The entire health services of the third-world nations since late 20th century were controlled by the pharmaceutical industry, or ‘Big Pharma’ [as coined by the Western medical journalists]. They feared three giants—the World Health Organisation [WHO] affiliated to UN; the Food and Drug Authority [FDA] of United States and of course our legendary Pharmacology Professor Senaka Bibile and his drug policy which received the support of the WHO.
The Mafia spend Billions of Dollars through their agents to buy over high ranking men involved in the former two organizations taming them and bringing them under their realm of authority: however, they failed in their attempts to win over the Professor, who was a ‘threat’ to the influential Trans-nationals. His untimely mysterious death in 1977 while on a mission to Guyana under a UN sponsored project for introducing his policies, remains unsolved to date. The famous conspiracy theory says, that Prof. Bibile was put to death by inducing cardiac arrest by means of a medicine. They believe one of his contemporaries was involved in the assassination to make sure that he would not make progress from the ‘heart failure’ by not taking quick action or taking a belated course of action. Was Pharma Mafia involved in Prof. Bibile’s assassination?
Hypocrite oath against pecuniary interests; a century-old phenomena
In the UK, it is suspected that Novartis representatives discouraged doctors from carrying out comparative trials, with the mistrust that some were presented money for research if they avoided this head-on assessment. This episode highlights the dangers of becoming too friendly with drug companies. In the West, the doctor-industry relations are varied, ranging from a free key tag to million-Dollar research gift. There are sponsored teaching or training sessions throughout the year at which the drug company representatives distribute their promotional material , sumptuous meals and cocktails, after delivering their speeches on products. It is immature to think that this does not have an effect on prescribing habits.
In doctor’s chambers, as the doors are opened for patients you find drug company men who will pursue them offering gifts and a sales pitch. The primary concern of the practitioner, though not governed by a code of ethics, should be patients welfare and society’s benefit. The doctor should understand what all these companies are all about. True, they play a critical role in medicine by providing products that help patients. Research clearly shows that no one is immune to such offers.
Some may argue that medical profession and drug companies should be kept at a distance— however without funds medical advancement may decline; without them no innovation. Similarly training sessions and research conferences are essential, especially for new recruits. Vital research could not be carried out without funding. Therefore it is a matter of how best we can handle this conflict of interests while safeguarding the partnership on which medical progresses depend? When the medical representative present data the doctor should be critical. They provide excellent access to pharmaceuticals the patient needs. However their goal is to make money. The medical profession should never compromise their integrity and create a conflict of interest. They must focus on their practice and keep commercial interests at bay, and then they can protect their carriers and their patients.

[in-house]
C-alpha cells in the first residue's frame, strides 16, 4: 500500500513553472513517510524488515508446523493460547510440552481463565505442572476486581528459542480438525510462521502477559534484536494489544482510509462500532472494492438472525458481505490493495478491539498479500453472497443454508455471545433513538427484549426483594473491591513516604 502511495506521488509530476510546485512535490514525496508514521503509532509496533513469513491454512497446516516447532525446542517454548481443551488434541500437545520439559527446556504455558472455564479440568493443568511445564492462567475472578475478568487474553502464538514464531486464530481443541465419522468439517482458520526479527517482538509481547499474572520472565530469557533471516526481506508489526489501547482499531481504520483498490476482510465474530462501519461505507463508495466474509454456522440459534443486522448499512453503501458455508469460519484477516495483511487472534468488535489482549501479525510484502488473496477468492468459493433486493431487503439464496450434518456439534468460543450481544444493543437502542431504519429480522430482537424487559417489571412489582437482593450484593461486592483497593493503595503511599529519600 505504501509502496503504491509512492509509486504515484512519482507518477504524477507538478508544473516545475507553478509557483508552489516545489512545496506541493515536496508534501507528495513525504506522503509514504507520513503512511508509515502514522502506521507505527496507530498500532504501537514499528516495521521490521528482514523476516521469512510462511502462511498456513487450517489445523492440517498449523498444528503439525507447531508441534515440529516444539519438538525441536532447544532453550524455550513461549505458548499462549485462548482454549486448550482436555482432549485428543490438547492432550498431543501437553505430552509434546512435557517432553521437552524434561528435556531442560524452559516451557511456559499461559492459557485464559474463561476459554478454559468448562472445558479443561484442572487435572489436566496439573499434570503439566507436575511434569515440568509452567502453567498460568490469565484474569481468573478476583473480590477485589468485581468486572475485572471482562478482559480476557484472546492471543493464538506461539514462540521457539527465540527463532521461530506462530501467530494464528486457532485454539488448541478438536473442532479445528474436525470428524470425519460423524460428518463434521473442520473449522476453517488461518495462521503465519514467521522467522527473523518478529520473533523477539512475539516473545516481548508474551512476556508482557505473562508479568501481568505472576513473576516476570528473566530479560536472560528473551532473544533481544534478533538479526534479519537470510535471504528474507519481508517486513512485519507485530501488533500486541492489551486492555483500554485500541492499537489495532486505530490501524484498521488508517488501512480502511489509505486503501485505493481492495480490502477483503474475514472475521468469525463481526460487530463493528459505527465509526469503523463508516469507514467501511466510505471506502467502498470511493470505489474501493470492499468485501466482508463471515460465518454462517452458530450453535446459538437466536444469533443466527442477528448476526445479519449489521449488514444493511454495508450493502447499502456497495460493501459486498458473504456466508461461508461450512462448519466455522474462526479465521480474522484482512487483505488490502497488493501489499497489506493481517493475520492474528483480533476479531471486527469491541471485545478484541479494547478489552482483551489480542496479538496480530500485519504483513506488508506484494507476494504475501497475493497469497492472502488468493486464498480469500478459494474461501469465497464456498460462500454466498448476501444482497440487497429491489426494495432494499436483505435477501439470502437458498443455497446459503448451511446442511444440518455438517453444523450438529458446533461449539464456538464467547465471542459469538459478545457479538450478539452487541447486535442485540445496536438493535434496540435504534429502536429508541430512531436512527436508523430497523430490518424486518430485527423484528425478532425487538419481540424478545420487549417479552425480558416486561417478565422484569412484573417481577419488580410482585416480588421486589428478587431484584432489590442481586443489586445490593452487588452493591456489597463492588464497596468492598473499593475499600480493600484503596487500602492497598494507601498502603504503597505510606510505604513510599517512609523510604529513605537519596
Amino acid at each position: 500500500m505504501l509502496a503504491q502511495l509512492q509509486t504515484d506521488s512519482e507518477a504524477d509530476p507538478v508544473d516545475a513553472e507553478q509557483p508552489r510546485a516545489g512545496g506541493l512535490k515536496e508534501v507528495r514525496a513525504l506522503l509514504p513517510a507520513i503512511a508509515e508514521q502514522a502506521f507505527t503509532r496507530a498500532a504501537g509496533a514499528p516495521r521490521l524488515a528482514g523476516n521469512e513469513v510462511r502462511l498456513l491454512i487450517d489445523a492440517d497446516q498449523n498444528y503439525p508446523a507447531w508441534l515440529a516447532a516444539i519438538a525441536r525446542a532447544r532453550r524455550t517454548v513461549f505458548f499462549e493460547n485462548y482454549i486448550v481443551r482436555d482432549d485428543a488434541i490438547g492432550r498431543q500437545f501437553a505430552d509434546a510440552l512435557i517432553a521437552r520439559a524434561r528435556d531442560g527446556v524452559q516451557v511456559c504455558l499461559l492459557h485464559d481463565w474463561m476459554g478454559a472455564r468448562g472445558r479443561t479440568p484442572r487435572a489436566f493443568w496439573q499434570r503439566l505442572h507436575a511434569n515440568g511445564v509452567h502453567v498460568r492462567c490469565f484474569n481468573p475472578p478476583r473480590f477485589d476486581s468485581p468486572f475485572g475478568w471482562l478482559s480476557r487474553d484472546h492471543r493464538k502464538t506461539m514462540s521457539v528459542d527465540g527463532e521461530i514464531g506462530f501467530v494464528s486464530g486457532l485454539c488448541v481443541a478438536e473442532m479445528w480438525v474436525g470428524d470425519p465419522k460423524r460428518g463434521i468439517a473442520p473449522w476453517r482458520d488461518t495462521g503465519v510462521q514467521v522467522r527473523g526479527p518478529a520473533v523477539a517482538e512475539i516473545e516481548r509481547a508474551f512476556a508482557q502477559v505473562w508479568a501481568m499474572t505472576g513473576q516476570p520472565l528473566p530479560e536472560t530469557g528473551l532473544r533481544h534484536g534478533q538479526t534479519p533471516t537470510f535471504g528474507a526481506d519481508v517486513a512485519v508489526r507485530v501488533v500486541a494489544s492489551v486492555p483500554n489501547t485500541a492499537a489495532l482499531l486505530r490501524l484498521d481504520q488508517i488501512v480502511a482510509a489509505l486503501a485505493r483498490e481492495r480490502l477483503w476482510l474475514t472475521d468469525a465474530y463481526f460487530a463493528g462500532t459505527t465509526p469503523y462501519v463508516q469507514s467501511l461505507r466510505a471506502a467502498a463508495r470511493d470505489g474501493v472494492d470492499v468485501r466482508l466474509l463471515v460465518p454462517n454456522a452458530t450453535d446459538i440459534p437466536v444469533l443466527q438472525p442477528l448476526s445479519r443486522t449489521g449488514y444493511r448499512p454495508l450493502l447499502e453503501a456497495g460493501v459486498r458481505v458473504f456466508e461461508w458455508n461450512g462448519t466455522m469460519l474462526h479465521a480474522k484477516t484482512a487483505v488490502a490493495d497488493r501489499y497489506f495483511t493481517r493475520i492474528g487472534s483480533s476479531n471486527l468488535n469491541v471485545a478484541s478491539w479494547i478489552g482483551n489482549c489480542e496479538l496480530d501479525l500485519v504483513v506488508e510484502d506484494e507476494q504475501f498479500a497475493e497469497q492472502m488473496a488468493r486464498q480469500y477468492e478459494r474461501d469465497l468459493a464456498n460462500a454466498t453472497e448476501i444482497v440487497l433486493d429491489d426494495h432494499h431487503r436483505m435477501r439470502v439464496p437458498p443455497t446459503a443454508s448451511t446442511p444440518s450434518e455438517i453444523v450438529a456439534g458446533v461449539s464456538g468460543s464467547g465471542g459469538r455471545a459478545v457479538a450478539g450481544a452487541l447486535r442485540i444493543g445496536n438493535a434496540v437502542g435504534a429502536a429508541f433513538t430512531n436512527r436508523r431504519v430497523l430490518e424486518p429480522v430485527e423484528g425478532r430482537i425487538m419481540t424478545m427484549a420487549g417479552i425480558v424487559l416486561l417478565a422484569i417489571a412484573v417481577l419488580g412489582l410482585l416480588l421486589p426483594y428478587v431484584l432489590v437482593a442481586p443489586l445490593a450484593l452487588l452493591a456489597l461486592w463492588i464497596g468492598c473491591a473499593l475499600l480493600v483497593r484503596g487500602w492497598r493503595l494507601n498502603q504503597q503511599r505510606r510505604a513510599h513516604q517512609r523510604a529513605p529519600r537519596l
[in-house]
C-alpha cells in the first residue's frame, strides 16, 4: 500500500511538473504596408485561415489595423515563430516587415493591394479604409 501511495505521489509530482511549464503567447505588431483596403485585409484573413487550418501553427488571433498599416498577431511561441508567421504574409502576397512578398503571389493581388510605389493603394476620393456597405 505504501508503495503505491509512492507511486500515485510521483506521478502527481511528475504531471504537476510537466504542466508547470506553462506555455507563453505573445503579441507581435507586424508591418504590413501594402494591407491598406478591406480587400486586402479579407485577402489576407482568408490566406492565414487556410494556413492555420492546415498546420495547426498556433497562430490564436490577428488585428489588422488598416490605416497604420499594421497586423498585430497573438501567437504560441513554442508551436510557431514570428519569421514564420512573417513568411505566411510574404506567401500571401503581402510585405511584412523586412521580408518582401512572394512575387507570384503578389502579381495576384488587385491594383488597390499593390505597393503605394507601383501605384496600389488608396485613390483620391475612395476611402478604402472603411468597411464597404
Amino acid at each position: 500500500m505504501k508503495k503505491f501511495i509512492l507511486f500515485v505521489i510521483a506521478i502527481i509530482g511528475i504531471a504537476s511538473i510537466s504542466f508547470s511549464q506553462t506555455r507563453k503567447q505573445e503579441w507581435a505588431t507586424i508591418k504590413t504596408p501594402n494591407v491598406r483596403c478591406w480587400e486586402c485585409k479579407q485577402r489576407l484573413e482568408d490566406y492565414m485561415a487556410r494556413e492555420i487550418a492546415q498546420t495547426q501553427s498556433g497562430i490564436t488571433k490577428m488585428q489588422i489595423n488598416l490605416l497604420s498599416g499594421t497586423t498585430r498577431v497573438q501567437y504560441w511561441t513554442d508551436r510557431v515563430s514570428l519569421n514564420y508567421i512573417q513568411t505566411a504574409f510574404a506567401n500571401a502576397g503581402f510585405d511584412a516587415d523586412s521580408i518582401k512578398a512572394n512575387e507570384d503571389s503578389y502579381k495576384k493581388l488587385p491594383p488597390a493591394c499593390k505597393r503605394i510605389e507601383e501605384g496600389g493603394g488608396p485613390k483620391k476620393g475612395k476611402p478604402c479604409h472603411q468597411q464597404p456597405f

Bernard Shaw’s century-old dream
Shaw believed that at the beginning of the 20th century people had become helplessly dependent on the unauthentic cures of doctors. Shaw’s intention was to see a time when doctors as aggressive tradesmen were substituted by a medical profession that had been brought under meticulous and effective state control. Until the medical profession is “educated and rewarded by the state to keep the country in health it will continue what it is at present: a scheme to abuse popular gullibility and human suffering”.
Dr, Ridgeon loves Jennifer, the patient’s wife who loves her husband Dubedat, in the 1906 drama. Dubedat loves himself, while the doctors around him love their profession. All are deceiving themselves. The romanticism of love fills the drama. ‘There are two things that can be wrong with any man,’ says Shaw. ‘One of them is a cheque; the other is a woman.’ Both these wrongs find a welcome home in the talented Louis Dubedat.
In fact, Shaw was looking forward to the establishment of a National Health Service— the same way Prof. Bibile looked forward to set up a national Medicinal Drugs Policy with the State Pharmaceutical Corporation [SPC] channelling all imports, calling for worldwide tenders [limited to the approved drugs listed] in the national formulary. The public and private to obtain all their requirements from the SPC. The drug trade was to be regulated by this body forcing vendors to compete with each other and with generic producers based only on costs. This programme was perceived to have resulted in a quality drug at an affordable price.
Did both fail miserably?
I got the bill for my surgery. Now I know what those doctors were wearing masks for.
-James H. Boren